by Jane Austen
Mary is just as snobby as her sister Elizabeth and her father Sir Walter, but she has fewer opportunities to show her snobbery in public. While Sir Walter has people around him who quite understand what it means to be connected to the Dalrymples, Mary is a lone voice of elitism among the Musgroves. When she insists on taking precedence over Mrs. Musgrove (custom dictates that the most important people get to enter a room first, and Mary, as the daughter of a baronet, outranks her mother-in-law) or puts down the Hayters, the Musgroves don’t really feel insulted – instead, they see Mary as pushy and overly proud.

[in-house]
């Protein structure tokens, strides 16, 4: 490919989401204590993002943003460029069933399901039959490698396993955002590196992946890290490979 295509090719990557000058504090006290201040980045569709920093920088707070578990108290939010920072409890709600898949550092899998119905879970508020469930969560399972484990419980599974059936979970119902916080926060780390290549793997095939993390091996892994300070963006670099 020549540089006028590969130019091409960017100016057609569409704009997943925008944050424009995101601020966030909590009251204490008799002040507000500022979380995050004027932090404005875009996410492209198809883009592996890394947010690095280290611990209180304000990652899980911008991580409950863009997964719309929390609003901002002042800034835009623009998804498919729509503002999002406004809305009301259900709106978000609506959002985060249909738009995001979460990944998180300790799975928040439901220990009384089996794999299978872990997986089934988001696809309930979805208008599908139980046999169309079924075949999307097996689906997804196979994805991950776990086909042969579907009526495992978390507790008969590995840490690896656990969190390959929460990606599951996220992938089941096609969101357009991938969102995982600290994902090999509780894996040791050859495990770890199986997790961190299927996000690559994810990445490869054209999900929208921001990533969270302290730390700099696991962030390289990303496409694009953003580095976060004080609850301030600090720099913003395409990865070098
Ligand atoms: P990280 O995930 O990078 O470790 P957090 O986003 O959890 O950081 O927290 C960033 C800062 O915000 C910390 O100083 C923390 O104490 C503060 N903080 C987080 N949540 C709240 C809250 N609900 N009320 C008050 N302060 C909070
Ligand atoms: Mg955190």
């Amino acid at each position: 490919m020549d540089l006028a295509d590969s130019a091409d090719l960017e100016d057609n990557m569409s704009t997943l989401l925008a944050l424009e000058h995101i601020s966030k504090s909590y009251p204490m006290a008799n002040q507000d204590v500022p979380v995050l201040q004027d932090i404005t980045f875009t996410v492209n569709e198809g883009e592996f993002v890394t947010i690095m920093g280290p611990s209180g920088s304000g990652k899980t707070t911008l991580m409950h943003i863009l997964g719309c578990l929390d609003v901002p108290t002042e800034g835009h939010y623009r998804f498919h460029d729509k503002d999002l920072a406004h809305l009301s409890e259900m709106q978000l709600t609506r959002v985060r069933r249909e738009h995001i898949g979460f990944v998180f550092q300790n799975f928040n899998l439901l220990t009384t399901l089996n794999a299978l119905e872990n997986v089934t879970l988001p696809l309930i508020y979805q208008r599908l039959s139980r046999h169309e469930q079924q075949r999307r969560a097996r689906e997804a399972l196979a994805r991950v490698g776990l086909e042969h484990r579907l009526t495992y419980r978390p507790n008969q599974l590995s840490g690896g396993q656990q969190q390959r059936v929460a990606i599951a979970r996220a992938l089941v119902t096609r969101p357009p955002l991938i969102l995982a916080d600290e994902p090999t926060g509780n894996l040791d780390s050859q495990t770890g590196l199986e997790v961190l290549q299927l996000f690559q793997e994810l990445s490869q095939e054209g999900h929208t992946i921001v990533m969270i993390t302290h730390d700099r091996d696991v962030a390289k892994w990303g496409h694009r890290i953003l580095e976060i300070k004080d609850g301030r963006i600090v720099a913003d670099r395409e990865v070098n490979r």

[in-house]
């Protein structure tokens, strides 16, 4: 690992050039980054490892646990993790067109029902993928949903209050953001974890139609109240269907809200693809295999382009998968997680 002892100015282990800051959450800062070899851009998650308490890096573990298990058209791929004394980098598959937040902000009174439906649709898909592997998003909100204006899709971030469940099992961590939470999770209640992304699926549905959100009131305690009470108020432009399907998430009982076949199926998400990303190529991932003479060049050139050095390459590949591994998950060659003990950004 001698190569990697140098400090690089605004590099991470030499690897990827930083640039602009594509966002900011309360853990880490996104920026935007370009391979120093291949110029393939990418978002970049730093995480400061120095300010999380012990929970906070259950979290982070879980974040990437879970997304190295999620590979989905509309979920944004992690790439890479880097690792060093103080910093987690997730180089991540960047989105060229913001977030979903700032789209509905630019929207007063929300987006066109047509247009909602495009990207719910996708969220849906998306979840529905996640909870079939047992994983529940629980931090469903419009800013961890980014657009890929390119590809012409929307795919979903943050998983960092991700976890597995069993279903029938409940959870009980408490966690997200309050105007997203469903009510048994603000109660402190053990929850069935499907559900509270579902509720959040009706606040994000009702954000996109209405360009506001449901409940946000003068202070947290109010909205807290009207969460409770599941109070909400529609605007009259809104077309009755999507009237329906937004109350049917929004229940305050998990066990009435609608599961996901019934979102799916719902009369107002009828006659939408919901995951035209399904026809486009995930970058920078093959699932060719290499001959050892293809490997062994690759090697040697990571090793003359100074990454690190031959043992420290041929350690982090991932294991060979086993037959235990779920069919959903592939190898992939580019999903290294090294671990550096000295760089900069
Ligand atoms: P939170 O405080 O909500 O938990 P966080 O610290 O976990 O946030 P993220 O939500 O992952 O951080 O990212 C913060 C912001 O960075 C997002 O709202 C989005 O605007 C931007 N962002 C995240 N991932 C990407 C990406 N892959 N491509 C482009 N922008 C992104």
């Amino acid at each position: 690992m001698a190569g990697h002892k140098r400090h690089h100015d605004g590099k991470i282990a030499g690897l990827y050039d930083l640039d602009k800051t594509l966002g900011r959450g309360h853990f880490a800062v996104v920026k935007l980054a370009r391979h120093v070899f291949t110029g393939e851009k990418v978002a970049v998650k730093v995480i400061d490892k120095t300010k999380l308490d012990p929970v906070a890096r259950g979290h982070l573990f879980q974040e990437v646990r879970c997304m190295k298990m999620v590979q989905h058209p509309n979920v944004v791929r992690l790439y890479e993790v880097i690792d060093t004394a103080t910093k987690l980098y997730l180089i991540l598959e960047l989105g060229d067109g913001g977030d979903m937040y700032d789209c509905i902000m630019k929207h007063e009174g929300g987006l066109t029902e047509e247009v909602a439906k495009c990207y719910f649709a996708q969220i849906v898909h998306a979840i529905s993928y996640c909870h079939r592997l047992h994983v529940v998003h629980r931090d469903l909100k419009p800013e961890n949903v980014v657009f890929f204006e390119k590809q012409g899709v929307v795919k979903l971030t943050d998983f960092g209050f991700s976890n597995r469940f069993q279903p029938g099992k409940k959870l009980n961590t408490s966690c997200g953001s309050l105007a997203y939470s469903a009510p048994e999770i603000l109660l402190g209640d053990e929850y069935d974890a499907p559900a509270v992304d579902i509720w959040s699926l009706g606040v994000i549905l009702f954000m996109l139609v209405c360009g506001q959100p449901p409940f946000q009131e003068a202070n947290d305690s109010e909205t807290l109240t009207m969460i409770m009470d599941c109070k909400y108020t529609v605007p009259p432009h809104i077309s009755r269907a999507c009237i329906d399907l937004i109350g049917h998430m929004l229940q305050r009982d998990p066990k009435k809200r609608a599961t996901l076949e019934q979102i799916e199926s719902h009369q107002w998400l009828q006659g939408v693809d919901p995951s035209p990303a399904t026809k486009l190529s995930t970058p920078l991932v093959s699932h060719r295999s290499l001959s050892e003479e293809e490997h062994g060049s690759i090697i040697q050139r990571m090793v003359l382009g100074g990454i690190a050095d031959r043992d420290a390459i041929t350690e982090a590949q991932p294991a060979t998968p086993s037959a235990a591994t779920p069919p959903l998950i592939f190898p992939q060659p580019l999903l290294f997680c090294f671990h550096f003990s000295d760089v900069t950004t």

Mary sees herself as extra-special because of her father’s rank, and thinks she should be treated like the special snowflake she believes she is. So, when the others treat her like everyone else, she feels like they’re treating her worse than she deserves. The only one who can distract her out of her oversensitivity is Anne, suggesting that Anne can be just as persuasive as Lady Russell when she puts her mind to it.